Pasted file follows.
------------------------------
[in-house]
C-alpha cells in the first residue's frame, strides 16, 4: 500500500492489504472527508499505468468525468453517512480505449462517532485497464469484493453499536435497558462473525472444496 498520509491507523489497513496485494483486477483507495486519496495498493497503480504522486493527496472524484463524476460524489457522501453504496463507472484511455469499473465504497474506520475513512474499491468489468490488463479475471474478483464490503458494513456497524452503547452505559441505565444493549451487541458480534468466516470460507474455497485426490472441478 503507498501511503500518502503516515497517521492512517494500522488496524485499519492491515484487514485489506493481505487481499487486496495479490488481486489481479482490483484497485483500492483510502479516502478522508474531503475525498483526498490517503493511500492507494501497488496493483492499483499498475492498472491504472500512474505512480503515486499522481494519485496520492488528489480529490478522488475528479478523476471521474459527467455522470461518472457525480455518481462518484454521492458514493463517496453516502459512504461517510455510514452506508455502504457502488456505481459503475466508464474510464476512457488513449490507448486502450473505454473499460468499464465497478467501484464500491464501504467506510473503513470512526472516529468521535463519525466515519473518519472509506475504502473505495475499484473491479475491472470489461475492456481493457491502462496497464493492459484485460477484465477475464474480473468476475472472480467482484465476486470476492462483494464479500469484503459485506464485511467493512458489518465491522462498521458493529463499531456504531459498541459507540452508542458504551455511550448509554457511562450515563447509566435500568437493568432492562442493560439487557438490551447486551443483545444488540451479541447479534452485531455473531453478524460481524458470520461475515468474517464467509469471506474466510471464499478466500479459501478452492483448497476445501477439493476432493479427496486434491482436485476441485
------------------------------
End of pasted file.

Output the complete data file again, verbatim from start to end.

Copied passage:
[in-house]
C-alpha cells in the first residue's frame, strides 16, 4: 500500500492489504472527508499505468468525468453517512480505449462517532485497464469484493453499536435497558462473525472444496 498520509491507523489497513496485494483486477483507495486519496495498493497503480504522486493527496472524484463524476460524489457522501453504496463507472484511455469499473465504497474506520475513512474499491468489468490488463479475471474478483464490503458494513456497524452503547452505559441505565444493549451487541458480534468466516470460507474455497485426490472441478 503507498501511503500518502503516515497517521492512517494500522488496524485499519492491515484487514485489506493481505487481499487486496495479490488481486489481479482490483484497485483500492483510502479516502478522508474531503475525498483526498490517503493511500492507494501497488496493483492499483499498475492498472491504472500512474505512480503515486499522481494519485496520492488528489480529490478522488475528479478523476471521474459527467455522470461518472457525480455518481462518484454521492458514493463517496453516502459512504461517510455510514452506508455502504457502488456505481459503475466508464474510464476512457488513449490507448486502450473505454473499460468499464465497478467501484464500491464501504467506510473503513470512526472516529468521535463519525466515519473518519472509506475504502473505495475499484473491479475491472470489461475492456481493457491502462496497464493492459484485460477484465477475464474480473468476475472472480467482484465476486470476492462483494464479500469484503459485506464485511467493512458489518465491522462498521458493529463499531456504531459498541459507540452508542458504551455511550448509554457511562450515563447509566435500568437493568432492562442493560439487557438490551447486551443483545444488540451479541447479534452485531455473531453478524460481524458470520461475515468474517464467509469471506474466510471464499478466500479459501478452492483448497476445501477439493476432493479427496486434491482436485476441485